I cut these and formed the notched end, and then I cut it to length and put the slight bevel on the end to make it butt against the F904 bulkhead.


The lower longeron must be twisted slightly to match the angle of the firewall bracket. It took a few tries. but I finally got it at the correct angle, so I clamped it in place.

The plans show a somewhat strange set of distances for the four bolt holes that must be drilled. I measured these out and marked the longeron before drilling.


Here are the results. There will be AN3 bolts here eventually.

Next I worked on fitting the F684 gussets. These are thick pieces of aluminum sheet that attach to the firewall flange and the bracket. There is a compound bend I had to make so that the gusset nests correctly. I'll take a picture tomorrow.


10/13/04 - Gussets & Braces - 4 hours

I spent way too long fiddling with these gussets. After installing and drilling them, I realized that I didn't have adequate edge distance from the bottom rivet holes. Ugh. So, I found a sheet of .063 alclad (I hope I don't need it for something else) and I made another set of F684 gussets.


The new ones are much better. I made them about 1/8" taller since I needed to be able to use my predrilled holes.

So what should have been an hour of work was more like two hours.

Next, I fluted and installed and drilled the F902 bulkheads and drilled the holes for the rudder cables. I also fit the F9101s and drilled them to the bulkheads.

The remainder of my time was spent making and remaking the F996c brackets. These are used to support the fuel tank where it attaches to the fuselage. I mis-drilled the first one I made, but these are made out of aluminum angle that I have a bunch of, so I made another one. I made the one for the other side and decided to call it quits. Tomorrow I will attach these to the 9101s.

10/14/04 - f996c brackets - 1 hour

This entry is mercifully devoid of a picture because a) I messed up another 996c bracket and had to fabricate yet another one, and b) tonight was the local EAA chapter meeting, so I only spent a total of about 1 hour working on the project.

Thank you to Matthew Brandes for posting a link to my site today, unfortunately I didn't get much more completed on my project than he did. Maybe tomorrow will be more productive.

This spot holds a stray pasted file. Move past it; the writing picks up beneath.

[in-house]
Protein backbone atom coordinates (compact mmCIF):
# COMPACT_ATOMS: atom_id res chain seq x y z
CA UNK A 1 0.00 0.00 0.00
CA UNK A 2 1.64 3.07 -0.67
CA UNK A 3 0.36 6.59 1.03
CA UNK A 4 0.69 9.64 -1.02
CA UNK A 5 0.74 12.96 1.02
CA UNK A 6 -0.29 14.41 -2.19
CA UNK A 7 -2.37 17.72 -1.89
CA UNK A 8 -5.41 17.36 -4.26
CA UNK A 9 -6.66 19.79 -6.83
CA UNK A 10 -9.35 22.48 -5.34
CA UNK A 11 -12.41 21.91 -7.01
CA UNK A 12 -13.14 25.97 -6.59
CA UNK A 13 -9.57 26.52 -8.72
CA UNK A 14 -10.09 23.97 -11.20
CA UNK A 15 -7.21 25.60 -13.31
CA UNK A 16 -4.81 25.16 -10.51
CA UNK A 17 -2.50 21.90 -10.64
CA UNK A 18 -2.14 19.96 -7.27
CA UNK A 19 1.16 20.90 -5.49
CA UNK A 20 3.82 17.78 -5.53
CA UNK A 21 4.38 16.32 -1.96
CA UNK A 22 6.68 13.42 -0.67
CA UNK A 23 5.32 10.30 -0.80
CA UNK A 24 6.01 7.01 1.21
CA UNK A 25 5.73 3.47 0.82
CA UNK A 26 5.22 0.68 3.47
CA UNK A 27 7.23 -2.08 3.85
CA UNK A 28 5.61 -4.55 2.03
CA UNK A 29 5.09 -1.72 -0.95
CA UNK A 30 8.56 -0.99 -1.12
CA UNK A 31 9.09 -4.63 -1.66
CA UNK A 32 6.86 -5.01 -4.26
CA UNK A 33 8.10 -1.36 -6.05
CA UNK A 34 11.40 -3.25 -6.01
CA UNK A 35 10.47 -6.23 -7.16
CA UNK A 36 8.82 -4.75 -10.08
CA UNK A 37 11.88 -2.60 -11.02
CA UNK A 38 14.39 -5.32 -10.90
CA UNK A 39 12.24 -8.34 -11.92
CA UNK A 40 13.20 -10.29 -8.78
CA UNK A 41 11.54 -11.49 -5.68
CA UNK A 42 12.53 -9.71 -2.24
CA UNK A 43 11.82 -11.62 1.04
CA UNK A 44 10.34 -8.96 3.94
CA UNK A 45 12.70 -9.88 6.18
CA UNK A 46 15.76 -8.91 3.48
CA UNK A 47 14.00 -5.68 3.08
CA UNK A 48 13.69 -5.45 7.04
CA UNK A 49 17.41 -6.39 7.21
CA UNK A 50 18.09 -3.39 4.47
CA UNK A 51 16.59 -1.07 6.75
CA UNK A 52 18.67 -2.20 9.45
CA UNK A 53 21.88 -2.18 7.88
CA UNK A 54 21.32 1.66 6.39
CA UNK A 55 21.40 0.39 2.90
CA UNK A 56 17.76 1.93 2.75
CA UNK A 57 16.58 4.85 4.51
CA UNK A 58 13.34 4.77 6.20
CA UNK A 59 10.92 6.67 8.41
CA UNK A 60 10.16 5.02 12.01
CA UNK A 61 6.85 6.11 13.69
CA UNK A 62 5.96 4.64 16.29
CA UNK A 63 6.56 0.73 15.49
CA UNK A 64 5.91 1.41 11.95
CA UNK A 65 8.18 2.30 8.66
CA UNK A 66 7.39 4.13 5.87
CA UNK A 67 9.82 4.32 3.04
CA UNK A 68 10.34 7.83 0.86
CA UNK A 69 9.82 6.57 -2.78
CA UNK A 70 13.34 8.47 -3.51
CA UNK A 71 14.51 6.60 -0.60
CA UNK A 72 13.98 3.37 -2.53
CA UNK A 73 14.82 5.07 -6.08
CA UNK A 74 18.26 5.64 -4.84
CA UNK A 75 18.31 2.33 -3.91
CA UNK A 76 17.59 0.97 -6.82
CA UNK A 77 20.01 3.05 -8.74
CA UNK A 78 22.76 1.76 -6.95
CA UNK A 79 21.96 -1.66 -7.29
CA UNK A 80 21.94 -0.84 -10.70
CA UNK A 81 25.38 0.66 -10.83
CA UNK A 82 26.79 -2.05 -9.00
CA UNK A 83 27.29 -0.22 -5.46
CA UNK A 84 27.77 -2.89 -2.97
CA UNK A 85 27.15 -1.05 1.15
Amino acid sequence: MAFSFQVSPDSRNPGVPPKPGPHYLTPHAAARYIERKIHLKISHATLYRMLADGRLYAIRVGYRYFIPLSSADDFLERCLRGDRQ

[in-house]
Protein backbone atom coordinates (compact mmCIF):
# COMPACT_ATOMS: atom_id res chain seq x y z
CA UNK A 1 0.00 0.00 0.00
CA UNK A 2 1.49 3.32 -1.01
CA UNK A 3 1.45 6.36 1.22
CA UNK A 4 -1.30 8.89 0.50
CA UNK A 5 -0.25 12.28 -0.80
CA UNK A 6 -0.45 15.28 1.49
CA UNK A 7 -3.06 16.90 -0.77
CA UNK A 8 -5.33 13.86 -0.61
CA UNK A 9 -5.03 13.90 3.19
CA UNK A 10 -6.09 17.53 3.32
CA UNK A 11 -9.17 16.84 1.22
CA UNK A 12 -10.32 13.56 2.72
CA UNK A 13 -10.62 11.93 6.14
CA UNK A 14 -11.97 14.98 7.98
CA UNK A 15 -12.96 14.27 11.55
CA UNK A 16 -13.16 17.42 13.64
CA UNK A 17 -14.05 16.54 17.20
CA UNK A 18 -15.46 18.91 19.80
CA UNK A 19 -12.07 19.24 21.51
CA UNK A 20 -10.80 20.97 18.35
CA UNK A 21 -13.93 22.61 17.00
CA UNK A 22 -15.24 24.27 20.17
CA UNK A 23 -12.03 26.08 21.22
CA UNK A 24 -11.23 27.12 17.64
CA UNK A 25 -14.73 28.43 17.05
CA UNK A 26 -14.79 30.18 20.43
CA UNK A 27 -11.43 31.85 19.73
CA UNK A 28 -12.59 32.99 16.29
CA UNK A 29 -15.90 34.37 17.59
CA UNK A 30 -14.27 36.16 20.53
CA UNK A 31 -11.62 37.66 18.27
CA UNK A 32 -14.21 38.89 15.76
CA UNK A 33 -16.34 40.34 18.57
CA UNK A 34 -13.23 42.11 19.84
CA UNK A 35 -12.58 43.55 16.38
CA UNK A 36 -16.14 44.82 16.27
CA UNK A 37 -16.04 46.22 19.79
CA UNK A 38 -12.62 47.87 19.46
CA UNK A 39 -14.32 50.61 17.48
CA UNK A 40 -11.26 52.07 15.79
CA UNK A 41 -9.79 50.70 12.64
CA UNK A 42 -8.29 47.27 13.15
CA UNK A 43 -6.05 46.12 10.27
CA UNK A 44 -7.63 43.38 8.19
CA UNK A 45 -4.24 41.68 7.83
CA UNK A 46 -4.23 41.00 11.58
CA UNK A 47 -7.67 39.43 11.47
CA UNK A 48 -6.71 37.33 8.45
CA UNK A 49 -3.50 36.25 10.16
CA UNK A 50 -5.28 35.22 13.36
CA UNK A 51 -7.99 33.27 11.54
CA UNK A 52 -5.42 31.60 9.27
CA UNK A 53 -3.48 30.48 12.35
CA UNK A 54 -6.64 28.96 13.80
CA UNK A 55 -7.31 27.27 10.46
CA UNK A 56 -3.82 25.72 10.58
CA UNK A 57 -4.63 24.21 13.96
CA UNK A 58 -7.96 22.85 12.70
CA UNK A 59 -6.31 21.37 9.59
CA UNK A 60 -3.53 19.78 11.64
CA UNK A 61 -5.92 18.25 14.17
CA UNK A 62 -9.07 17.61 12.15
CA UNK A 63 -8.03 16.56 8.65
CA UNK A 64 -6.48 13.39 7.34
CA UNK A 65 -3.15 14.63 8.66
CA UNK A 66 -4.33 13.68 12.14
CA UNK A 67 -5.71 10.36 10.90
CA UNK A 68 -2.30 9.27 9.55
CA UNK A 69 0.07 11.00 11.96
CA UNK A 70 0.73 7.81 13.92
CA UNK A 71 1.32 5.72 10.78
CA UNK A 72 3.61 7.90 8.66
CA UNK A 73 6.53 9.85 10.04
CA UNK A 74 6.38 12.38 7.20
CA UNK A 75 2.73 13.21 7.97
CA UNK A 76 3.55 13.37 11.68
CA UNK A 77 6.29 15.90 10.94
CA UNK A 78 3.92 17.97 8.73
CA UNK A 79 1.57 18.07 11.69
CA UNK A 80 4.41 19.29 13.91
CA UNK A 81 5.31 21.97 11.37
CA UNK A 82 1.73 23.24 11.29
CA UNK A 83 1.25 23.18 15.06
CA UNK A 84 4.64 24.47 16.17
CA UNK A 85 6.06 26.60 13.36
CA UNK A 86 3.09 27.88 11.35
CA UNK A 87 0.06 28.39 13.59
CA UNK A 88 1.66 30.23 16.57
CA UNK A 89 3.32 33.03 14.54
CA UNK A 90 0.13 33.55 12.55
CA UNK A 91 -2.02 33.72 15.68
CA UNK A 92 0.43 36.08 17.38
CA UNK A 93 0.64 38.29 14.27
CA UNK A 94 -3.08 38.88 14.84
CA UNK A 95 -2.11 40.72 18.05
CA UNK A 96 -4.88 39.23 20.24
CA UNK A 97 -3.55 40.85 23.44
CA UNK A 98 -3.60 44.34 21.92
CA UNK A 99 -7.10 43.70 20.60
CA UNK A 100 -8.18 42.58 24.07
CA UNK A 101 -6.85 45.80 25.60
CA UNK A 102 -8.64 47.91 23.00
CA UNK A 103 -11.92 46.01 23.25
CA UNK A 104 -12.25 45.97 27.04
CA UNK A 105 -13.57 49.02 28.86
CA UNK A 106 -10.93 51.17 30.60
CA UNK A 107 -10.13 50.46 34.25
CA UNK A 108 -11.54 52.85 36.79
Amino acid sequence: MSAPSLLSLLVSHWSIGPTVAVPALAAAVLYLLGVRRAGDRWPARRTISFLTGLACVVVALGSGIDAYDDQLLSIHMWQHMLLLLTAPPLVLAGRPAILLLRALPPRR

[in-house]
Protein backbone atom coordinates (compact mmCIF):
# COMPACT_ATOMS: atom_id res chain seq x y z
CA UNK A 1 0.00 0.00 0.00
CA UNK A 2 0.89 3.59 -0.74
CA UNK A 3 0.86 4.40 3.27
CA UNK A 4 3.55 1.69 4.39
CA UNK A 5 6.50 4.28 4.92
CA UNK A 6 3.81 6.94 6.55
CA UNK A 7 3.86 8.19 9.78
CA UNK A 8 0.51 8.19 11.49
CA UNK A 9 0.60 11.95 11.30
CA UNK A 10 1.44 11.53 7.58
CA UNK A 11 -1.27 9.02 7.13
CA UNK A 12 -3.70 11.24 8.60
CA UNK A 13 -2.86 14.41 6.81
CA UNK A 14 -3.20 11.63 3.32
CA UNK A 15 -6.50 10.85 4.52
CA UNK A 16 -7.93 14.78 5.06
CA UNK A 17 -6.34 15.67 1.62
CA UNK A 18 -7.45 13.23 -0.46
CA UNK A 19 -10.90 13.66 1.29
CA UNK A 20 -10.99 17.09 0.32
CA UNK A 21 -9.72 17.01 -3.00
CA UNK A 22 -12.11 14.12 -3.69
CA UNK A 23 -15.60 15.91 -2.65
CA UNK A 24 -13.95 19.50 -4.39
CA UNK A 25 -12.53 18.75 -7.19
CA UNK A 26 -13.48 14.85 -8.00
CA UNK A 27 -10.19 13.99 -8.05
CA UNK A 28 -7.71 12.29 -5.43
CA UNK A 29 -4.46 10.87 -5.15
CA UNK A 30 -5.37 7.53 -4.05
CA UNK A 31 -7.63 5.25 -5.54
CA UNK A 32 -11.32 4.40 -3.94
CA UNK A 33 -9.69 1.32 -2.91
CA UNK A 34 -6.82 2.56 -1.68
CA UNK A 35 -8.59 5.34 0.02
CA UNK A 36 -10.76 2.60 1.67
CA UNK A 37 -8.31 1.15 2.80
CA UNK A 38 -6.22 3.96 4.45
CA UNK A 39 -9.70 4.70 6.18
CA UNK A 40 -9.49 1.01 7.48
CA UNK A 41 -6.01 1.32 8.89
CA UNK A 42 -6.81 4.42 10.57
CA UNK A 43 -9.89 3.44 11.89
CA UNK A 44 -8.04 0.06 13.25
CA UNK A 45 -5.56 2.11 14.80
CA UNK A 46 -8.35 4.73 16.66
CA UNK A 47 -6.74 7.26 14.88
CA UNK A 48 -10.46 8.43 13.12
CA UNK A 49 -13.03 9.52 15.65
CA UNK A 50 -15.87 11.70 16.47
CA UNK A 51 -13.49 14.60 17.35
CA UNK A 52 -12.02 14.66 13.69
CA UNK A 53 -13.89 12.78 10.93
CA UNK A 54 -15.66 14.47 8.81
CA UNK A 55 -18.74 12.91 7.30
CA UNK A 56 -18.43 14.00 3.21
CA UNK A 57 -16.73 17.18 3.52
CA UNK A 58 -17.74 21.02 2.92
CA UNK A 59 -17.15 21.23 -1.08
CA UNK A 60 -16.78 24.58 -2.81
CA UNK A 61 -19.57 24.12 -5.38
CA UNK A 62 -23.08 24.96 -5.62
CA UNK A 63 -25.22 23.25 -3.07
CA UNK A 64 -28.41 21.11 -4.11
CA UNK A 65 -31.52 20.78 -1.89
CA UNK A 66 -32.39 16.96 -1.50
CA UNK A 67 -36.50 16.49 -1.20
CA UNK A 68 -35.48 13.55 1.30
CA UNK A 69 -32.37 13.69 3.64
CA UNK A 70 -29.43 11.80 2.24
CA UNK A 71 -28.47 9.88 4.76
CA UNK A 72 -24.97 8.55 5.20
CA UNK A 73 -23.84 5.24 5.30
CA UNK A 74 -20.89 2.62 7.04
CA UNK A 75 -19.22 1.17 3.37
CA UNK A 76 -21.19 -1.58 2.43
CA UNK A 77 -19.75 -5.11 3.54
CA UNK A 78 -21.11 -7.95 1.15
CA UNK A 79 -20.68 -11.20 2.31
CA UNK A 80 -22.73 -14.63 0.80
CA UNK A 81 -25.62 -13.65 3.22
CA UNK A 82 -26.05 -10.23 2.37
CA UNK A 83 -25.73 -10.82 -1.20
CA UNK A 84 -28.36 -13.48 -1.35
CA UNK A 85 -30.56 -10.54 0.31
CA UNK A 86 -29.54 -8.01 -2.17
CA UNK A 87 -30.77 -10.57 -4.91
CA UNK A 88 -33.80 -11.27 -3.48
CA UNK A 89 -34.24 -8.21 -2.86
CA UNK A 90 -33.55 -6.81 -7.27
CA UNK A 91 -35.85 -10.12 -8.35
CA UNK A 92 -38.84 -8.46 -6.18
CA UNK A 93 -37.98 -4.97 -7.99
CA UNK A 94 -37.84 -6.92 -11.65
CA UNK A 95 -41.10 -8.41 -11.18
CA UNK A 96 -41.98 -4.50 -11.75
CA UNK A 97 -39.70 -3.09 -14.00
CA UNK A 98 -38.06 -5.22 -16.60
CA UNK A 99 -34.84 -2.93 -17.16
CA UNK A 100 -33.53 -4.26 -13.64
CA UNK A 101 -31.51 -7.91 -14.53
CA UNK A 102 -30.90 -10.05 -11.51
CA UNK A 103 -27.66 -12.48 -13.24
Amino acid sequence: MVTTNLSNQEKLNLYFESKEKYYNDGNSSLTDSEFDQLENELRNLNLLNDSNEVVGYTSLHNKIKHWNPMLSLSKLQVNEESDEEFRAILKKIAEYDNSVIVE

10/15/04 - f996c redux, brake pedals - 4 hours

Here is a picture of the right side of the fuse with the 9101 and the f996c in place.

After messing up the F996c yesterday, I was eager to get these behind me. So I got busy fabricating a new piece for the left side. Unfortunately I duplicated the one for the right side. So I made another one. Finally I had one that worked, so I finished drilling it to the side

Note: there is some confusion about which holes go through the side of the fuselage. Here's the deal: the top and bottom-most holes go clean through the f996c, the 9101, the stiffener, and the outer skin. The large inner holes go clean through the 996c, 9101, 996b, and outer skin. The #40 holes are called "keeper rivets," and only are drilled through the 996c, the 9101, and the 996b. Whew. Glad I got that off my chest.

Next the plans show holes for fuel and vent lines through this part of the fuselage. There are even pilot holes predrilled in the skins. Unfortunately there is no mention of these in the instructions. I drilled the vent line hole to 3/4", but I had to go to Home Depot Aircraft Supply to get a 1" hole saw to cut the fuel line holes. I'll do these tomorrow.

Time for some fun stuff. The brake pedals are built up from a stack of precut parts, as well as a couple of parts that are fabricated from aluminum angle. This is easy and rewarding work and was a fun distraction from the world of twisting longerons and bending gussets.

I am planning to have brakes only on the pilot side of the plane for simplicity, so I only needed to make one set of brake pedals.


First I cut the aluminum angle to length and made the initial angle cuts in them. The precut parts are pretty rough, so I spent a while sanding and deburring the holes and the edges.

Next I match-drilled the angle pieces to the pedal, which already has the holes pre-drilled. The pedal parts are mirror images of each-other, but remember to make a left and a right pedal.

There are some places marked on the plans for lightening the angle. I went ahead and cut the angle pieces as specified.


10/16/04 - Pedals, misc. - 6 hours

I bought a 1" hole saw, so I went ahead and drilled the holes for the fuel lines on each side of the fuselage. I'm not sure what I need to do with the 9101 doubler plate on the inside of the fuselage. I went ahead and made this the same size hole, but I've seen where other builders have enlarged these internal holes.